*Thanks to Fran Porter for bringing this to our attention


the gay cake

Inquiry examines ‘moral sources of the civic good’

Leading lawyers have announced a new inquiry to find the "moral sources of the civic good."*

The inquiry is run by a partnership of barristers in the Inner and Middle Temples, and scholars from Kings College, London. They seek to carry out the first recommendation of Living with Difference, the 2015 report from the Commission on Religion and Belief in British Political Life:

  • A national conversation should be launched across the UK by leaders of faith communities and ethical traditions to create a shared understanding of the fundamental values underlying public life. It would take place at all levels and in all regions. The outcome might be a statement of the principles and values which foster the common good, and which should underpin and guide public life.

According to the inquiry’s organisers:

  • The project will be helping communities to rediscover and renew the moral (re)sources offered by the major religious and philosophical traditions that inform British life; and so to renew their own identities as varied and valued parts of our nation. We will be promoting the cohesion that will make out of Britain’s communities a totality far greater than the sum of their often divergent and isolated parts.

The first consultation session was held in London in March 2017. Retired judge Lady Butler-Sloss, who chaired the Living with Difference commission, led the event, together with former Lord Chief Justice Lord Judge. More events are planned for 2017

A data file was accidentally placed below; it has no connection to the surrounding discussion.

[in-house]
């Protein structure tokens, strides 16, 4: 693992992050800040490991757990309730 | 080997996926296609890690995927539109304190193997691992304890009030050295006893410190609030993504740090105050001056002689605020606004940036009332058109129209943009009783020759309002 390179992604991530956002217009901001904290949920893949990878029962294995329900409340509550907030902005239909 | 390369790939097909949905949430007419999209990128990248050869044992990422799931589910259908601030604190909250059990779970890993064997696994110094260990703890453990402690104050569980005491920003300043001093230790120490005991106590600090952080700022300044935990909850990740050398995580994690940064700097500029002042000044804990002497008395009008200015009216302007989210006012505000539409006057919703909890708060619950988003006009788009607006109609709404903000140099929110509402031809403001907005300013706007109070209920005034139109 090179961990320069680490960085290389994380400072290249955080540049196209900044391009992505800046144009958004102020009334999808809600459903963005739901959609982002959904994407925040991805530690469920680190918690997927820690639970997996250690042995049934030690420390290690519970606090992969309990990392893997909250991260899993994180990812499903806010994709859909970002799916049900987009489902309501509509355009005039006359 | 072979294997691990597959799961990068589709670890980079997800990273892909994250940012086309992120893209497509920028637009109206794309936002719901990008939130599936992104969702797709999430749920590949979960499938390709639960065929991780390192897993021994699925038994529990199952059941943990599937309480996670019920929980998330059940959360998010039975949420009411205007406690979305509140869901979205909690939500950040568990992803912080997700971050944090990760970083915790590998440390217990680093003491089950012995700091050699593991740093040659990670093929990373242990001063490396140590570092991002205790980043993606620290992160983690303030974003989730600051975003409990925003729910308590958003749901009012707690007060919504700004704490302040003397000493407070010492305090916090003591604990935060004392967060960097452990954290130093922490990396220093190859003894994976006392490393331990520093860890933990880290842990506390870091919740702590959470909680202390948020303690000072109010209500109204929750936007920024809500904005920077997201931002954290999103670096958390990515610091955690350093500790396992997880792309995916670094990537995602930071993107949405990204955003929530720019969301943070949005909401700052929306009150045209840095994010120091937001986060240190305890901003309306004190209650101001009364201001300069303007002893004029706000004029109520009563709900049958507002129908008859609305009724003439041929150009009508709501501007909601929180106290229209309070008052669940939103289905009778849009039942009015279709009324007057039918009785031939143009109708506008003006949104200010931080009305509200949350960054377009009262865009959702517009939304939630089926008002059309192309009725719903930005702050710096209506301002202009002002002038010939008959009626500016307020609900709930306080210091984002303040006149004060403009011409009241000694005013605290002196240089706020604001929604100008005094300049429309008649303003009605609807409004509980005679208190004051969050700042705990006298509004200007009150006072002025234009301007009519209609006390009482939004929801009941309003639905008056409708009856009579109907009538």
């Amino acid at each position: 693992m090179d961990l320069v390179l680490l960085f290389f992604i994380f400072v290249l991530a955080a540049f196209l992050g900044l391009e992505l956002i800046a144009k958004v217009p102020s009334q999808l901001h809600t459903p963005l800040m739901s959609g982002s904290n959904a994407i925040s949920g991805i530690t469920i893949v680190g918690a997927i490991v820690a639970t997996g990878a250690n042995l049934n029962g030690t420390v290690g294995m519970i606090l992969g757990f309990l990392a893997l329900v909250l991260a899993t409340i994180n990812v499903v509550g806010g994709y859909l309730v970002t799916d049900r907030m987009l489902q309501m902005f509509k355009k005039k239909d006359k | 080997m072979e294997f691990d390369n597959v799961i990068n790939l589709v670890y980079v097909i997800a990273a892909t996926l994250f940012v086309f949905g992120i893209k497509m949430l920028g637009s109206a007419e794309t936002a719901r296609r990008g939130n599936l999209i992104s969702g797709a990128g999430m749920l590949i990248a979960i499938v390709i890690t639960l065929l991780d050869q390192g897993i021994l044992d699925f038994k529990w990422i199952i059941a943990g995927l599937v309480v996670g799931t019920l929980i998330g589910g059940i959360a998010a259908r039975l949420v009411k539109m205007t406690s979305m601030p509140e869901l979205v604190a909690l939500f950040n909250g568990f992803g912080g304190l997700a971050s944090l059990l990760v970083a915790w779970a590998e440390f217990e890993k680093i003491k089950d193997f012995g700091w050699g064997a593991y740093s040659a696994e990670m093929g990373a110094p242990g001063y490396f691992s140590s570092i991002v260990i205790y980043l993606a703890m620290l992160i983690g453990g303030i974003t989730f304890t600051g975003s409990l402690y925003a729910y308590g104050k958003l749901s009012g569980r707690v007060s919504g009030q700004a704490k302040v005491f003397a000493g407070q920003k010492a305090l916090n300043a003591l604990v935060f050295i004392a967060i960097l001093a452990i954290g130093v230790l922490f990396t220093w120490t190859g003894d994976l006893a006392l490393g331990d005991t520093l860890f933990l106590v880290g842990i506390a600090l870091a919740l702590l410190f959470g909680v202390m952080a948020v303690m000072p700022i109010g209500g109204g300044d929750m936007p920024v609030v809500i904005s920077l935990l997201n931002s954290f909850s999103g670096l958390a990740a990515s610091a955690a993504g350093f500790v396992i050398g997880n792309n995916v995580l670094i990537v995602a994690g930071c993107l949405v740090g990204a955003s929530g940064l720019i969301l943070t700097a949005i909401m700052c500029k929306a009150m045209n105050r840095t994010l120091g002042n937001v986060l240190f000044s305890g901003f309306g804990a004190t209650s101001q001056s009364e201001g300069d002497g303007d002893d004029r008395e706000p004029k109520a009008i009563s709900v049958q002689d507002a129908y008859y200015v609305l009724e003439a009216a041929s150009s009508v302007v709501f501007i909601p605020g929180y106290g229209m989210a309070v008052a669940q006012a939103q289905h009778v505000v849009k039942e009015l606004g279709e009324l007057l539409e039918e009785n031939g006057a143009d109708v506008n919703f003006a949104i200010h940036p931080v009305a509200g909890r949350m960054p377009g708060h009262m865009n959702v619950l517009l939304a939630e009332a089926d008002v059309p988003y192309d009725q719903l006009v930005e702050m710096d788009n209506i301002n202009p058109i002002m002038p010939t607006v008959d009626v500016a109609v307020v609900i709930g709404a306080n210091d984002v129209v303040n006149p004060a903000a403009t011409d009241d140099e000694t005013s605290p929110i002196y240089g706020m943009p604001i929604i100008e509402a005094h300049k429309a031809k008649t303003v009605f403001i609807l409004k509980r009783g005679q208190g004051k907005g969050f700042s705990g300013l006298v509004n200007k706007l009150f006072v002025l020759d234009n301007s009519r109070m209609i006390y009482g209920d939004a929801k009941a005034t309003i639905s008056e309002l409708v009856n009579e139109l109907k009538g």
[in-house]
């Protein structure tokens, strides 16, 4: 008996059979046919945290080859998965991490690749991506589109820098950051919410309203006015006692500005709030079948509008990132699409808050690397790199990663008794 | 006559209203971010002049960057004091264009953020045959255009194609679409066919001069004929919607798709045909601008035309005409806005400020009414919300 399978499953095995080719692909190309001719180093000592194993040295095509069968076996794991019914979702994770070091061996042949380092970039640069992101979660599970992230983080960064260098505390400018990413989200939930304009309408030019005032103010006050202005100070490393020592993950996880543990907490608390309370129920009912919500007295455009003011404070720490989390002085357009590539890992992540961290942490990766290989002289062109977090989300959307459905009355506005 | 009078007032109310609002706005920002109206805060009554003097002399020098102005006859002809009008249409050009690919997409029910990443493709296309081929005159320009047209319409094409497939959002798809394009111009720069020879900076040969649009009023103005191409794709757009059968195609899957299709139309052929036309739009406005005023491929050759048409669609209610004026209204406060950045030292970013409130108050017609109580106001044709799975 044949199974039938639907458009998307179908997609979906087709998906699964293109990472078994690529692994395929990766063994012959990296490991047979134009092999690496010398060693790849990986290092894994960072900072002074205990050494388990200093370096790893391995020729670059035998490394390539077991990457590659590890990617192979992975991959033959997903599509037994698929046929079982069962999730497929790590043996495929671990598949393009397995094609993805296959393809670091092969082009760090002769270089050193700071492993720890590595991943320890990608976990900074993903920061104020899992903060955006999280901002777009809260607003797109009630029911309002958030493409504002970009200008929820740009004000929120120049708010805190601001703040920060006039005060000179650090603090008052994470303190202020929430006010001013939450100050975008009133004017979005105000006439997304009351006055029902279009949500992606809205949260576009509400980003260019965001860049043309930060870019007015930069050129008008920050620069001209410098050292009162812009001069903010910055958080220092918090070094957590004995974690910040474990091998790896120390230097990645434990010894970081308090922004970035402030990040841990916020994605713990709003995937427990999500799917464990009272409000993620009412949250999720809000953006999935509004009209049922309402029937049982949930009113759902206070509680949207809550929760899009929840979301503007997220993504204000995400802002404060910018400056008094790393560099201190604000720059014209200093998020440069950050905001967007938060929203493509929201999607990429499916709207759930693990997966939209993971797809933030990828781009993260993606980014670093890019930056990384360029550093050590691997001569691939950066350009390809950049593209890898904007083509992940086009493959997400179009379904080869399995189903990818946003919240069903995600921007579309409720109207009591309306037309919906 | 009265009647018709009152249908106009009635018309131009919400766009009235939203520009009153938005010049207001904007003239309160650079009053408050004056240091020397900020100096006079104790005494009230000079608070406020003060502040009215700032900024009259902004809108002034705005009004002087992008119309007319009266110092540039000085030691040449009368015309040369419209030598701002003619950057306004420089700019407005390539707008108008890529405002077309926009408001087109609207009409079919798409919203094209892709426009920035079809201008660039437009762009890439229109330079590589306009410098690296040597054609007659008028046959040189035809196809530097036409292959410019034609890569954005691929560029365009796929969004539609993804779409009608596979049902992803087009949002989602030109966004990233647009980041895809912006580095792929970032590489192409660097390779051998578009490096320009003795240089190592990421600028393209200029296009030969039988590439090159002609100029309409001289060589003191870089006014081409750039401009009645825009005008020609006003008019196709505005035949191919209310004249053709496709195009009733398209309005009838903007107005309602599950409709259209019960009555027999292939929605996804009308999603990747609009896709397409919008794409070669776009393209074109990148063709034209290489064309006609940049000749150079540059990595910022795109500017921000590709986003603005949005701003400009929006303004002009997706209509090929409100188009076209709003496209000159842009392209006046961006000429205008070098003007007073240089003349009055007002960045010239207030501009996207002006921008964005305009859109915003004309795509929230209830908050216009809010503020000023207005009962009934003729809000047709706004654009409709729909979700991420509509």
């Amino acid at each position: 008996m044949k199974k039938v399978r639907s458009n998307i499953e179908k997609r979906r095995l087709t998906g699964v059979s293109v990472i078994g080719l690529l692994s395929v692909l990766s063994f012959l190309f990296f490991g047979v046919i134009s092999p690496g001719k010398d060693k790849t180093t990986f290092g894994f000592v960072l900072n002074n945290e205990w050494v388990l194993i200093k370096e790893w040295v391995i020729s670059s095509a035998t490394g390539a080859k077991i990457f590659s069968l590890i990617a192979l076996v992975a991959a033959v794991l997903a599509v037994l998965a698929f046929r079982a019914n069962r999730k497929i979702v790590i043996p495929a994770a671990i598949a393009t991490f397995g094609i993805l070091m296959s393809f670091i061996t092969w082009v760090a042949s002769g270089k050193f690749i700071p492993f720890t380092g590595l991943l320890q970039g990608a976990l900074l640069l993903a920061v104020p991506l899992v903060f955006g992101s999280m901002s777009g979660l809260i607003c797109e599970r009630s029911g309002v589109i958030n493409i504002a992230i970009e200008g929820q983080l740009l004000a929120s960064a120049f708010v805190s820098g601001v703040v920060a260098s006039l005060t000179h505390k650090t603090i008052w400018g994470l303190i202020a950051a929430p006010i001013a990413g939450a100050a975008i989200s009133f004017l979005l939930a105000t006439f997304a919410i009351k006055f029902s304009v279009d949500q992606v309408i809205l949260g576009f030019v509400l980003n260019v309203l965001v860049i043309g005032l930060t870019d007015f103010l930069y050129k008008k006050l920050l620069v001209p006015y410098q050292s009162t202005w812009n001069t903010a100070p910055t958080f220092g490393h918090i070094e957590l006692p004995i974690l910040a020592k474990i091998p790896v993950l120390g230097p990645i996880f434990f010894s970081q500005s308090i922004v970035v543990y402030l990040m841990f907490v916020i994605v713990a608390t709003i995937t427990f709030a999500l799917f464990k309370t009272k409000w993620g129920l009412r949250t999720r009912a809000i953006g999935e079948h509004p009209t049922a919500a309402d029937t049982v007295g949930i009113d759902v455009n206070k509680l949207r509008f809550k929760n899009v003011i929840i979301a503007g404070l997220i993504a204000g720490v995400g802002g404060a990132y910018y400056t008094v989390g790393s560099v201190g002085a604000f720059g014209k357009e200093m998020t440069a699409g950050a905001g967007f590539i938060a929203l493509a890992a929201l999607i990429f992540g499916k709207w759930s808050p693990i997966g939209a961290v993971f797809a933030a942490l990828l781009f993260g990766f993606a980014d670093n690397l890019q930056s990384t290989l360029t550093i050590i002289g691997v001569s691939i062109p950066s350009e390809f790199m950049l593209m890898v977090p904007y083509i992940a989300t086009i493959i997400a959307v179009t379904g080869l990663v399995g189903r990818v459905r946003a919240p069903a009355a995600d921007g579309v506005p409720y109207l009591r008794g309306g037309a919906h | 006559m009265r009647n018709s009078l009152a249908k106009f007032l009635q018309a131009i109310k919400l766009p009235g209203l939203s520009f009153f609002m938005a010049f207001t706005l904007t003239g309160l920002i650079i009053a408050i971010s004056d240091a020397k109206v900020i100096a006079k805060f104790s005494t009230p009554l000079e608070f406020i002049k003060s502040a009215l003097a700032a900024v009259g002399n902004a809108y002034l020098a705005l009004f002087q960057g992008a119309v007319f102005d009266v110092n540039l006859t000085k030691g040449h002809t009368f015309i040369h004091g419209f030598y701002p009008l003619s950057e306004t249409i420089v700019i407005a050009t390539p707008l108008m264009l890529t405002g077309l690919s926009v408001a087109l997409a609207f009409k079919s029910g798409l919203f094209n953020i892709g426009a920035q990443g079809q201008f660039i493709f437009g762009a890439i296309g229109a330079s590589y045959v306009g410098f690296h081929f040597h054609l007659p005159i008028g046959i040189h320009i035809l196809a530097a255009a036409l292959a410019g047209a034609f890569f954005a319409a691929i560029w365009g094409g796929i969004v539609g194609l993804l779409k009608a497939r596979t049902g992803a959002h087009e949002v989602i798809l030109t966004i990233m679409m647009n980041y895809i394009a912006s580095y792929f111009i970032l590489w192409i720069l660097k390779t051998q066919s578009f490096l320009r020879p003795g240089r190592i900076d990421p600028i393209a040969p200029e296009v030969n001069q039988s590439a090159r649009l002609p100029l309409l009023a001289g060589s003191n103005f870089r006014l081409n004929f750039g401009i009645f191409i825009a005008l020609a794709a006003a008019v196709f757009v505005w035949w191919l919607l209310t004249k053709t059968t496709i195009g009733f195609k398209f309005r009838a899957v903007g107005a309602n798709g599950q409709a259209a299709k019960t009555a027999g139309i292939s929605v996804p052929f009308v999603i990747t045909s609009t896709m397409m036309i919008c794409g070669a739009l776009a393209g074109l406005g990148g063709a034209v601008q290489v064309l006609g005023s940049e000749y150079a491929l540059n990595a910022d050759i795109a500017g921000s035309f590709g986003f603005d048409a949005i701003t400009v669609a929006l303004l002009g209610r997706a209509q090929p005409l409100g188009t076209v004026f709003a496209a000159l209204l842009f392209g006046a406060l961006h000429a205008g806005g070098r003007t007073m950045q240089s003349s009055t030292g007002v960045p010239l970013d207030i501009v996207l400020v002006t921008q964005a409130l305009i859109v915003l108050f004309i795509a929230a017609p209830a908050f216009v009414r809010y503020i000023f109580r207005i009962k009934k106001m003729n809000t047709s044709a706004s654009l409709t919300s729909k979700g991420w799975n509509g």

Lord Judge
After Christendom

The After Christendom book series, edited by Stuart Murray, is moving publisher.

Future titles will be published by the American firm of Wipf and Stock, replacing the UK publishing house Paternoster.

The series started in 2011 with Stuart’s book Post-Christendom: Church and Mission in a strange new world. So far 11 titles have appeared, including Faith and Politics after Christendom by Jonathan Bartley, now co-leader of the UK Green Party, and Atheism after Christendom by the Cambridge academic Simon Perry. Future plans include Security after Christendom by the Exeter University central Asia expert John Heathershaw, and a revised edition of Post-Christendom.

Please contact us for more information about the series and previous titles.

Reading the bible after Christendom (2011), one of the titles in the series
by Lloyd Pietersen